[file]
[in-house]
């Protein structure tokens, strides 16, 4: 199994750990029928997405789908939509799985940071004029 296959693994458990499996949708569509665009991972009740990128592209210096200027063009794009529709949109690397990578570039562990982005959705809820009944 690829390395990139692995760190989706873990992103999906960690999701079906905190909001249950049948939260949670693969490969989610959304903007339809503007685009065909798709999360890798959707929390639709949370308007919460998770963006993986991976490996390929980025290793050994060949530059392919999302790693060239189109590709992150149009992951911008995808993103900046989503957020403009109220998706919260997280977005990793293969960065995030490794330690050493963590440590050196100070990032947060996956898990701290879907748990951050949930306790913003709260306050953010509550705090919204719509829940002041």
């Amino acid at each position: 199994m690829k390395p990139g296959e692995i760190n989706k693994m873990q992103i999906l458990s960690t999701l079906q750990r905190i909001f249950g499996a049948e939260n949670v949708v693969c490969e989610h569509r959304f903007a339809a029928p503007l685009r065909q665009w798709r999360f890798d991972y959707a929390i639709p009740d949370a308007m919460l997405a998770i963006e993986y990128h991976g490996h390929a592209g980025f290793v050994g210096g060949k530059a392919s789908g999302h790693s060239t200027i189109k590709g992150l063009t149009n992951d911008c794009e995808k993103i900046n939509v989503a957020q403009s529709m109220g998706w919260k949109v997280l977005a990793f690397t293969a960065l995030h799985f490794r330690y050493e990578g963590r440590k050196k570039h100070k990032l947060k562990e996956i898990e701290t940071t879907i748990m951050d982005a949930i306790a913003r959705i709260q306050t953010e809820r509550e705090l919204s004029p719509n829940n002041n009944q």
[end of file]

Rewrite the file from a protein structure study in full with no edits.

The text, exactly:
[in-house]
């Protein structure tokens, strides 16, 4: 199994750990029928997405789908939509799985940071004029 296959693994458990499996949708569509665009991972009740990128592209210096200027063009794009529709949109690397990578570039562990982005959705809820009944 690829390395990139692995760190989706873990992103999906960690999701079906905190909001249950049948939260949670693969490969989610959304903007339809503007685009065909798709999360890798959707929390639709949370308007919460998770963006993986991976490996390929980025290793050994060949530059392919999302790693060239189109590709992150149009992951911008995808993103900046989503957020403009109220998706919260997280977005990793293969960065995030490794330690050493963590440590050196100070990032947060996956898990701290879907748990951050949930306790913003709260306050953010509550705090919204719509829940002041």
């Amino acid at each position: 199994m690829k390395p990139g296959e692995i760190n989706k693994m873990q992103i999906l458990s960690t999701l079906q750990r905190i909001f249950g499996a049948e939260n949670v949708v693969c490969e989610h569509r959304f903007a339809a029928p503007l685009r065909q665009w798709r999360f890798d991972y959707a929390i639709p009740d949370a308007m919460l997405a998770i963006e993986y990128h991976g490996h390929a592209g980025f290793v050994g210096g060949k530059a392919s789908g999302h790693s060239t200027i189109k590709g992150l063009t149009n992951d911008c794009e995808k993103i900046n939509v989503a957020q403009s529709m109220g998706w919260k949109v997280l977005a990793f690397t293969a960065l995030h799985f490794r330690y050493e990578g963590r440590k050196k570039h100070k990032l947060k562990e996956i898990e701290t940071t879907i748990m951050d982005a949930i306790a913003r959705i709260q306050t953010e809820r509550e705090l919204s004029p719509n829940n002041n009944q």